Considering the above-mentioned literature, links have been made between studying abroad and identity change. Following, research showed that identity change consists of two major components, namely growth in maturity and intercultural knowledge. Nevertheless, no research has yet been done investigating a direct link between studying abroad and maturity (Flaherty et al., 2009). This is regarded as a problem because maturity is like above mentioned (Ward & Kennedy, 1993) a crucial component of the transitional process students go through during a studying abroad program. With regard to the personal change described by previous research, maturity needs to be investigated with a greater focus.

In order to understand the process of change in the individual to a greater extent, it is crucial to understand the term maturity in more depth. Maturity is defined as the quality or state of being mature (Merriam Webster, 2018). As maturity can be divided into several subcategories with regard to this research the focus is put on emotional maturity. Emotional maturity is defined to be characterised by inhabiting a constructive attitude towards oneself and others, to be flexible and capable to adapt, healthy egotism and competitiveness, emotional stability and being self- reliant (L. Saul, 1947). A study by Sharma (2012) investigated the process of adaption and emotional maturity to college among female students by comparing first and third-year students. The results indicate that the first year students were less emotionally mature and struggled a lot to fulfill the changing demands of the new environment. The third-year students, in contrast, were mostly well adjusted to the college environment and showed higher levels of emotional maturity. In sum, it can be said that emotional maturity is a crucial component predicting the level of adaptability to a new social environment.

The aim of this study is to increase knowledge about the link between studying abroad and the experienced maturity to improve the education program at universities and gain more insight into the benefits of internationalisation. Like above mentioned can studying abroad be seen as a trigger for identity change, which in turn is interwoven with emotional maturity. Therefore, the research question is: Is there a difference in emotional maturity among students studying abroad and students studying in their traditional campus setting?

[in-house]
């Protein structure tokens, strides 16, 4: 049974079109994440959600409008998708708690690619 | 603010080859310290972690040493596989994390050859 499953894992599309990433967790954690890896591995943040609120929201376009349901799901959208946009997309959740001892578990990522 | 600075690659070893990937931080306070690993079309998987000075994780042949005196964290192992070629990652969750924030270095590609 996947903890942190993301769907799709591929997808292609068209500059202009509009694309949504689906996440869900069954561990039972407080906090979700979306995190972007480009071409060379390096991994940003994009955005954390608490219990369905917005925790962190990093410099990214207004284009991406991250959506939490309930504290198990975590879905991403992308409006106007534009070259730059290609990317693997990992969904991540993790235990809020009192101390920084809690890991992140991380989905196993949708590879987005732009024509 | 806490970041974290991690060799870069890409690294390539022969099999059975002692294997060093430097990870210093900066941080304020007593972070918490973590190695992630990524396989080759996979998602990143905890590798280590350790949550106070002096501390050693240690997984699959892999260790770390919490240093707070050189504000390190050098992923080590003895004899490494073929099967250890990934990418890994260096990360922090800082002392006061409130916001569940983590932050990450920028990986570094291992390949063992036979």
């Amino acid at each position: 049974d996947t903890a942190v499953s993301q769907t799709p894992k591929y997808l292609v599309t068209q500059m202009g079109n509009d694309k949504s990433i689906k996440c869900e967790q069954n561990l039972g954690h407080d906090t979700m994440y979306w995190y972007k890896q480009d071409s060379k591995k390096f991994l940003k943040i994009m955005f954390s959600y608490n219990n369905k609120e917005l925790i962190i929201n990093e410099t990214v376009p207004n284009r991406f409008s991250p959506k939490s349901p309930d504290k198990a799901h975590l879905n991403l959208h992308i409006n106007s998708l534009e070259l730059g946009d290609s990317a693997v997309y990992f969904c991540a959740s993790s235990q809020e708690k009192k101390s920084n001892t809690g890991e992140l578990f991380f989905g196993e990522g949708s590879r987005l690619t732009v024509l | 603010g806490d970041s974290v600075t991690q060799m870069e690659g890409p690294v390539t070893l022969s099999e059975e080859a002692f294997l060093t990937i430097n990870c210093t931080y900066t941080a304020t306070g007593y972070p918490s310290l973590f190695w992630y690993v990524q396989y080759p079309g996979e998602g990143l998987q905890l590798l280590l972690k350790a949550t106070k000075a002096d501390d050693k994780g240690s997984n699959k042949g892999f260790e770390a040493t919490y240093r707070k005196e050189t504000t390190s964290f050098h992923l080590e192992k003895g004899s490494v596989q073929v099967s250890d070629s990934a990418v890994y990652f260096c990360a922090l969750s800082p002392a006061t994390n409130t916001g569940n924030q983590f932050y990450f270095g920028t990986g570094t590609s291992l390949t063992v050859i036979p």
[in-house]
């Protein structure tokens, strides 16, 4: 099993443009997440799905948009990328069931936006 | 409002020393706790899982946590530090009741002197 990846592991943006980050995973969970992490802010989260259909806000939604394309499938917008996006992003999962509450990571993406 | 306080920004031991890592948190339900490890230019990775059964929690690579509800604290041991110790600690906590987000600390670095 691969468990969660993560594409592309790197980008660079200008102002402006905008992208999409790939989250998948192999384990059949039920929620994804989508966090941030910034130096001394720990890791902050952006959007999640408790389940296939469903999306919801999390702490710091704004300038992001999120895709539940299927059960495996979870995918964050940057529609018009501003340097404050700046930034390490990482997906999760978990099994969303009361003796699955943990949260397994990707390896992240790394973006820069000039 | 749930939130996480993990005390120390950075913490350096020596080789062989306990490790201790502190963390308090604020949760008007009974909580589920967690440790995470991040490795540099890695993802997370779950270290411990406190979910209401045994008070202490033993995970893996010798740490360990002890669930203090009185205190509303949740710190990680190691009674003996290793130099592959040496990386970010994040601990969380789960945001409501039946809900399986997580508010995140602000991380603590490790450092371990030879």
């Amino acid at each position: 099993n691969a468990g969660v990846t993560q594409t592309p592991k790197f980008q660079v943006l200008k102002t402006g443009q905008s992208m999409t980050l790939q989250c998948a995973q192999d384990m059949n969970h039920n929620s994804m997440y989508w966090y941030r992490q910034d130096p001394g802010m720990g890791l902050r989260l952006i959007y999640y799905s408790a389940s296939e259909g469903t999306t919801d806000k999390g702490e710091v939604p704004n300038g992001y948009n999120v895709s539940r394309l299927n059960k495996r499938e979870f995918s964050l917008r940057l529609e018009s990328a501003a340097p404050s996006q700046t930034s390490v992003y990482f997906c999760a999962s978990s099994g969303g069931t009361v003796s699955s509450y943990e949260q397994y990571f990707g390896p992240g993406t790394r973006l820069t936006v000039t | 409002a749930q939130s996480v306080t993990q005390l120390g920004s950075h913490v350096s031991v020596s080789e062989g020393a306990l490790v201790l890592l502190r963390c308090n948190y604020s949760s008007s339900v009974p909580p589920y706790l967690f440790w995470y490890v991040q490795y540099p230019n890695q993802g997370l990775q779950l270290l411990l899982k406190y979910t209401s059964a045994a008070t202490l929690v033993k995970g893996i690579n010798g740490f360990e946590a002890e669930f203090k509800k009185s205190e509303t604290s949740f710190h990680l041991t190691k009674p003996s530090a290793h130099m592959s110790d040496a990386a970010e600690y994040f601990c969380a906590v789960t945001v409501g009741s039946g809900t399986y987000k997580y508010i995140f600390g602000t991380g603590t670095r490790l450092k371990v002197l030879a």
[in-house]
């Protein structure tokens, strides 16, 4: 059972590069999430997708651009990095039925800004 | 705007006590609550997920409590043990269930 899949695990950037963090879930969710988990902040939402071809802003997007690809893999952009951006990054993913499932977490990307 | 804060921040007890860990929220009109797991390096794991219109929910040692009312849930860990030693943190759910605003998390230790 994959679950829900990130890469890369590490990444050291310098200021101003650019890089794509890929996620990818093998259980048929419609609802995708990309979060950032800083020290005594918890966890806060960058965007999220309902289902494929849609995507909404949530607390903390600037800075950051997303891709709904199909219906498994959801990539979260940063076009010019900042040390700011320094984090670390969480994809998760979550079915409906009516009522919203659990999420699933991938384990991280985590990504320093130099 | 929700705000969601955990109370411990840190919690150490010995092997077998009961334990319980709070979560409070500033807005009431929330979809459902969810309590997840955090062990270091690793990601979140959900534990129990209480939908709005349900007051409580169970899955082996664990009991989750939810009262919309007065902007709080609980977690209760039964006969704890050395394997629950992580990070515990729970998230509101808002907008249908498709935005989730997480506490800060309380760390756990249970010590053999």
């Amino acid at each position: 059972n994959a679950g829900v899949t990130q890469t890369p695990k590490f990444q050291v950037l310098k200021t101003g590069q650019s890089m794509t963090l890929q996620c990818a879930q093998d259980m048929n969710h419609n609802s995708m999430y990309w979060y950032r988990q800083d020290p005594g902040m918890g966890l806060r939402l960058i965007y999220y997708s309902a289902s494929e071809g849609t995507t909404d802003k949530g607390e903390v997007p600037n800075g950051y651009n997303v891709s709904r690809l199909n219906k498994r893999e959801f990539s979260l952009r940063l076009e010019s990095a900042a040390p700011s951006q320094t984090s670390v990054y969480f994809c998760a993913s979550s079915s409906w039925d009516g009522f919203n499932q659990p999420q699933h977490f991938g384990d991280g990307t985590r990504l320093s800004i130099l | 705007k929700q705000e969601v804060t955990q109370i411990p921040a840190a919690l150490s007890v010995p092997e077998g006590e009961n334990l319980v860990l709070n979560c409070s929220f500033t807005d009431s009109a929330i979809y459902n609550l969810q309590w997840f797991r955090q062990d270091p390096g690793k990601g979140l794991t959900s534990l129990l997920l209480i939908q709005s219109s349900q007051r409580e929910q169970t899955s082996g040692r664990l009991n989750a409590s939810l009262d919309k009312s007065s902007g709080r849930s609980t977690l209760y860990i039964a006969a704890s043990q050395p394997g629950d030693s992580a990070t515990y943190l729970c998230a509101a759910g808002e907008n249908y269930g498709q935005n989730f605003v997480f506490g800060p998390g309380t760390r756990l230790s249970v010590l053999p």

It is hypothesised that students studying abroad have higher emotional maturity than students remaining in the traditional campus setting, due to the fact that studying abroad is associated with identity change, and therefore, enhances maturity (Gu et al., 2009; Ward & Kennedy, 1993).

To investigate this, an online-questionnaire measuring maturity was administered to students either studying abroad or in the traditional campus setting. The questionnaire constitutes the quantitative dependent variable, while the independent variable constitutes whether the student is studying abroad or in the traditional campus setting. The scores on the 19 items will be added up to a total score, resembling the level of maturity. Afterward, a t-test will determine if there is a difference between the two groups. It is predicted that students abroad score higher on the scale of emotional maturity than students remaining in the traditional campus setting.



In thi
s study, 41 undergraduate international and non-international students took part. Of the sample, 14 were international students, of which 6 were male, and 27 were students who study in their home country, of which 5 were male. In total, 11 participants were male and 30 were female. Furthermore, six different nationalities were represented, namely Germany, Netherlands, Hungary, Ireland, Iran, and Portugal. The average age was 21.02 years with a standard deviation of 1.98. The group of international students had the average age of 21.57 years with a standard deviation of 1.94, whereas the group of non-international students had the average age of 20.74 years with a standard deviation of 2.57. All participants were included in the study. No participant was paid for the participation and no one withdrew from the study.